A Tree Grows in Brooklyn by Betty Smith

One Sentence Review: “Having an accent means you belong somewhere.” 


Pages: 528  Genre: Historical Fiction / Coming of Age / Classic 
Rating: 5 of 5 dolls named Mary
Average Goodreads Rating: 4.23 of 5 stars
Form Read: ebook   Purchased or Borrowed: Borrowed from the library 

Synopsis from Goodreads: The beloved American classic about a young girl’s coming-of-age at the turn of the century, Betty Smith’s A Tree Grows in Brooklyn is a poignant and moving tale filled with compassion and cruelty, laughter and heartache, crowded with life and people and incident. The story of young, sensitive, and idealistic Francie Nolan and her bittersweet formative years in the slums of Williamsburg has enchanted and inspired millions of readers for more than sixty years. By turns overwhelming, sublime, heartbreaking, and uplifting, the daily experiences of the unforgettable Nolans are raw with honesty and tenderly threaded with family connectedness — in a work of literary art that brilliantly captures a unique time and place as well as incredibly rich moments of universal experience.


This book is one of the editions printed by the US Government during World War II as a pocketbook for soldiers to carry with them. It went through multiple printings during the course of the war, and prior to the author’s death, she still received letters from veterans describing what the book meant to them and how it helped them in a time of need. The importance of this book to the war effort is outlined in “When Books Went To War: the stories that helped us win WWII.”

The main theme of the book is one of self and family betterment. It’s improvement over generations, a little at a time. It’s also a book on poverty, growing up, and the little things we take for granted. It’s addiction and how the disease pulls you under.

“A person who pulls himself up from a low environment via the bootstrap route has two choices. Having risen above his environment, he can forget it; or, he can rise above it and never forget it and keep compassion and understanding in his heart for those he has left behind him in the cruel upclimb.” 


The book is well written and told from the perspective of a young girl growing up poor in Brooklyn. I’d believe the author had first hand experience with poverty, judging from how well she writes it. Coming from one of the poorest parts of the country, I hate the way people often portray the poor but Smith does an excellent job showing how as a child you’re ignorant of the fact of being a “have not” until you meet people who are “haves.”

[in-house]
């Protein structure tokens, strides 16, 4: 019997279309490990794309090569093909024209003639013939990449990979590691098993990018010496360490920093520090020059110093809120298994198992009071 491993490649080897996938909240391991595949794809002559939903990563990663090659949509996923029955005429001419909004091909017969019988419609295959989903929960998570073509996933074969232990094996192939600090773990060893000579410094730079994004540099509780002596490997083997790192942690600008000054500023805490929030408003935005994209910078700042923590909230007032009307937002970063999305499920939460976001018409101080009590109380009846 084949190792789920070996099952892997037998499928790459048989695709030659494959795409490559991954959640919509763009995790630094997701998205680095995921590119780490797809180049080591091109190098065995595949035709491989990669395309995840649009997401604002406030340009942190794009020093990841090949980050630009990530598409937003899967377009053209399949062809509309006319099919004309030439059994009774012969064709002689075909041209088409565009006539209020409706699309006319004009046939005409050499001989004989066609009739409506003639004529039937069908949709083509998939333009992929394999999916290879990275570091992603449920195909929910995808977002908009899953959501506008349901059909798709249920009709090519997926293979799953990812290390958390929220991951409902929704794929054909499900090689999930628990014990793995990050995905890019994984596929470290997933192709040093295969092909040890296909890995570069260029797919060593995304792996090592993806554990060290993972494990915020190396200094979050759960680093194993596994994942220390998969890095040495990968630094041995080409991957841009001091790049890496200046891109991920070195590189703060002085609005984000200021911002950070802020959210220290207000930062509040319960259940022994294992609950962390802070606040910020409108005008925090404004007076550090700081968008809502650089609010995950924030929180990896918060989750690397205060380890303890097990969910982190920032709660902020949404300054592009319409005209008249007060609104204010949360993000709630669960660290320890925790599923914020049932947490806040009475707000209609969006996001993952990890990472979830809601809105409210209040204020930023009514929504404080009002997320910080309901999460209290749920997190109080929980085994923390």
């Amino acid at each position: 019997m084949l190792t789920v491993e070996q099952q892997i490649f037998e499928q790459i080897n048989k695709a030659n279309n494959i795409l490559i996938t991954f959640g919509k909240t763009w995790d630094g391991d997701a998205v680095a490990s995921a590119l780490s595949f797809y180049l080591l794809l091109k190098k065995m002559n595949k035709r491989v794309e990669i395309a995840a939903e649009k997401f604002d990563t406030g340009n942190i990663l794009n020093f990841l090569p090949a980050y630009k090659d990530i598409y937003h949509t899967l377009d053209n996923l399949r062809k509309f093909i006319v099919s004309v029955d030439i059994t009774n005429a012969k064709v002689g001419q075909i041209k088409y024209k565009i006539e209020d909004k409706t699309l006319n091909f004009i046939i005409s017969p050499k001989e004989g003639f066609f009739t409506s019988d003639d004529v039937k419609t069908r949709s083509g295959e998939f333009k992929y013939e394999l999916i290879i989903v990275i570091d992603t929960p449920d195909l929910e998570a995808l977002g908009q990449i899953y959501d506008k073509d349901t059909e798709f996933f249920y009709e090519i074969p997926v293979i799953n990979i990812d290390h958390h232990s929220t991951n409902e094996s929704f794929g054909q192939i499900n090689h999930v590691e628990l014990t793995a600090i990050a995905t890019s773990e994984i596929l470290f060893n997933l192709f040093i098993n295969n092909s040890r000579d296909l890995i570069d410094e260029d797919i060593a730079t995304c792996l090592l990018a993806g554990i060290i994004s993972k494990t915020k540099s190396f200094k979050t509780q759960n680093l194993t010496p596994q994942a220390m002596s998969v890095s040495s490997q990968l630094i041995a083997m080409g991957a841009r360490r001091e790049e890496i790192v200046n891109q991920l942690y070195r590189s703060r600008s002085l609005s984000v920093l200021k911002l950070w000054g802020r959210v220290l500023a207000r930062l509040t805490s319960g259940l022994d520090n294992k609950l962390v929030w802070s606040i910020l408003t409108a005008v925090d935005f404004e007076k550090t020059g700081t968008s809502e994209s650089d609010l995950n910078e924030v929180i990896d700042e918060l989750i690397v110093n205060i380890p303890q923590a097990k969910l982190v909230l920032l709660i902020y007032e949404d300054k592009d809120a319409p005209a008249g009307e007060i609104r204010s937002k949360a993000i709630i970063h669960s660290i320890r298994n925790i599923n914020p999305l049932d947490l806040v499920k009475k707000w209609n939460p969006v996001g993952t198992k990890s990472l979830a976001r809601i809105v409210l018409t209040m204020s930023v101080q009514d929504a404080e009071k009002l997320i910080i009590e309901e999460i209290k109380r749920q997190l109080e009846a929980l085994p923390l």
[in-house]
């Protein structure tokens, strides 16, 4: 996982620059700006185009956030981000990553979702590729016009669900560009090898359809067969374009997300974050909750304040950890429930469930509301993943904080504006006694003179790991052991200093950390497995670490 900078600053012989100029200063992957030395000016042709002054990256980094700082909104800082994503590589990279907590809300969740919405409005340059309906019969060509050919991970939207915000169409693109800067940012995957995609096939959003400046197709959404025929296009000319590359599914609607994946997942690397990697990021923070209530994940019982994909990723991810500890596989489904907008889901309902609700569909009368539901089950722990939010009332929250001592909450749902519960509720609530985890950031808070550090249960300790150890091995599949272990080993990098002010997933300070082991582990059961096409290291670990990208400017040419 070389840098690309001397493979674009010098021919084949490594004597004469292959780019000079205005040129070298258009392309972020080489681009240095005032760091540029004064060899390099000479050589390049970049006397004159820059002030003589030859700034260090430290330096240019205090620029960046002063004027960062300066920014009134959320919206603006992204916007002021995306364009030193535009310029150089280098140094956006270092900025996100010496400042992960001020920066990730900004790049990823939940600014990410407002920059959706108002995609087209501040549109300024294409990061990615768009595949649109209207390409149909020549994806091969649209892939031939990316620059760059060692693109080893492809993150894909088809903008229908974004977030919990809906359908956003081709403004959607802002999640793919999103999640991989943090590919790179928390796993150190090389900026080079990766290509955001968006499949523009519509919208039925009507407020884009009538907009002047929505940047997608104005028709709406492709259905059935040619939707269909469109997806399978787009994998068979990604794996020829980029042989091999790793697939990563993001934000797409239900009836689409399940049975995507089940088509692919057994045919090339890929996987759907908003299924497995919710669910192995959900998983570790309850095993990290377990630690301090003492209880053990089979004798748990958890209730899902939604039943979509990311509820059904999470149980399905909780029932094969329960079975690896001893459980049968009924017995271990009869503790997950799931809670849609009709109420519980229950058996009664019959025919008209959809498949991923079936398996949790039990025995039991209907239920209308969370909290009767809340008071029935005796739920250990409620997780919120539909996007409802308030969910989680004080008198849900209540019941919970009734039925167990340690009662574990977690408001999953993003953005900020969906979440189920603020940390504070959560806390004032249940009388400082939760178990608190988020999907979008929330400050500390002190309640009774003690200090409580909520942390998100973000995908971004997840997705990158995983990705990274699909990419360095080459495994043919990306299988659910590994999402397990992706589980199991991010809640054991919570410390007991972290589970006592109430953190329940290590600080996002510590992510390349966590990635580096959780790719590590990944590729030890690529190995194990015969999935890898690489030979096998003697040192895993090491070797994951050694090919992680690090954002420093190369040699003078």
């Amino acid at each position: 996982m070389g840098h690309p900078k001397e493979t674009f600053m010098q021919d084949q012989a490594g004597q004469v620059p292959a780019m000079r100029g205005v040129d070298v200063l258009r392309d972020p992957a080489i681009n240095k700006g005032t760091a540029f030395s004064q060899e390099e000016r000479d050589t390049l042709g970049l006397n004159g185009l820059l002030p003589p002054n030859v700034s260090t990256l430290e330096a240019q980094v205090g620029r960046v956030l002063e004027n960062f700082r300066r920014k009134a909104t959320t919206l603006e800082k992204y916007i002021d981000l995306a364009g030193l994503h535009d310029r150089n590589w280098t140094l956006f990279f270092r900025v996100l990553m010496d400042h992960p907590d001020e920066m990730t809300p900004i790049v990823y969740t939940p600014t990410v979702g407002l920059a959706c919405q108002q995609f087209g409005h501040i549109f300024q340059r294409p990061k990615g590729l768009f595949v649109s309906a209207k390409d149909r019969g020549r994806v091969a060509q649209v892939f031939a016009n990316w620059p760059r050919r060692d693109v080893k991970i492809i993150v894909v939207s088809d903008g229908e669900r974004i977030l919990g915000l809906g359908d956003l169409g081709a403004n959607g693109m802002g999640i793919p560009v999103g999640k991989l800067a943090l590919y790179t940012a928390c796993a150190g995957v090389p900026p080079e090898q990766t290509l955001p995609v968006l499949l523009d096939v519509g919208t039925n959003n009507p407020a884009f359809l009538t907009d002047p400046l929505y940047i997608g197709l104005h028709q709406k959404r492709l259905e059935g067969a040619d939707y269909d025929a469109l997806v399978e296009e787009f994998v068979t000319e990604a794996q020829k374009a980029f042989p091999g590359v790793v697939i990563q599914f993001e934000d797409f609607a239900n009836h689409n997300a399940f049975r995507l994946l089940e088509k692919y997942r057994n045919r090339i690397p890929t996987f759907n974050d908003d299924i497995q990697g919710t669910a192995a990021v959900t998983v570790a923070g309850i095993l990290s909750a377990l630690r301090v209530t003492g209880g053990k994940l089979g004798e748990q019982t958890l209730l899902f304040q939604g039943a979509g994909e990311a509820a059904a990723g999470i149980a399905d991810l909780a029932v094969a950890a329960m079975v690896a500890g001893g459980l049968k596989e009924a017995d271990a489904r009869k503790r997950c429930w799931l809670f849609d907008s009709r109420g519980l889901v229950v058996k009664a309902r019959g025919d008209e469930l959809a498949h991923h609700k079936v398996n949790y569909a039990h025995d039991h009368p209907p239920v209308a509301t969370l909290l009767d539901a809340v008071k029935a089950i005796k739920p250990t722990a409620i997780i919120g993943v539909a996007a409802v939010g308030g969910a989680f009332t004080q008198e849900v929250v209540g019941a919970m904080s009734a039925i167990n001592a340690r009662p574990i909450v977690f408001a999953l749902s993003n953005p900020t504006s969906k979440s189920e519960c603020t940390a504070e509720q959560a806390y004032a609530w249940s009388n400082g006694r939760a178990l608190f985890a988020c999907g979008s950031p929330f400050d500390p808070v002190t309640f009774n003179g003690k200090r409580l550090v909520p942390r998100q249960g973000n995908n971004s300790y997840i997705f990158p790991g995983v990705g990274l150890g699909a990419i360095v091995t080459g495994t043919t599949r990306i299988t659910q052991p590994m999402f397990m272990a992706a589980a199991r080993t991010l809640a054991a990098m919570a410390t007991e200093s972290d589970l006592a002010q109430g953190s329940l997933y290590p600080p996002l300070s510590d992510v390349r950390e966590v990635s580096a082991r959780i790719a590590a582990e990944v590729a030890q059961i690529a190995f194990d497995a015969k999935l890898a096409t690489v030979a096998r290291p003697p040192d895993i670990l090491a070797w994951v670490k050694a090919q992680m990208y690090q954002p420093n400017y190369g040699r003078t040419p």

Smith also does an excellent job showing the way communities like that band together but also how they shame members of their group because the idea of “looking down on” is something they rarely get to do, so if someone breaks the strict social rules for that group they are punished.


This book is one of those you read multiple times during your life, and each time you’ll have a different reading experience. The characters are well developed and as you gain more life experience you’ll relate to each of them in a slightly different way. I saw a lot of my younger self in the main character Francie. A hunger for knowledge and to make it out of where you’re from, but the desire never to lose those roots or feel ashamed of them.

“… the world was hers for the reading. She would never be lonely again, never miss the lack of intimate friends. Books became her friends and there was one for every mood.” 

The impact of addiction on an individual and the family as a whole is also a major plot point throughout the book. The main character’s father is an alcoholic and you see how it changes him and how his family deals with his disease.

“People always think that happiness is a faraway thing,” thought Francie, “something complicated and hard to get. Yet, what little things can make it up; a place of shelter when it rains–a cup of strong coffee when you’re blue; for a man, a cigarette for contentment; a book to read when you’re alone–just to be with someone you love. Those things make happiness.”

Though I originally borrowed this book, I plan on purchasing the ebook so I can read it again in a few years, and see how I have changed reflected in the book.

Find this book on: Goodreads / Amazon / B&N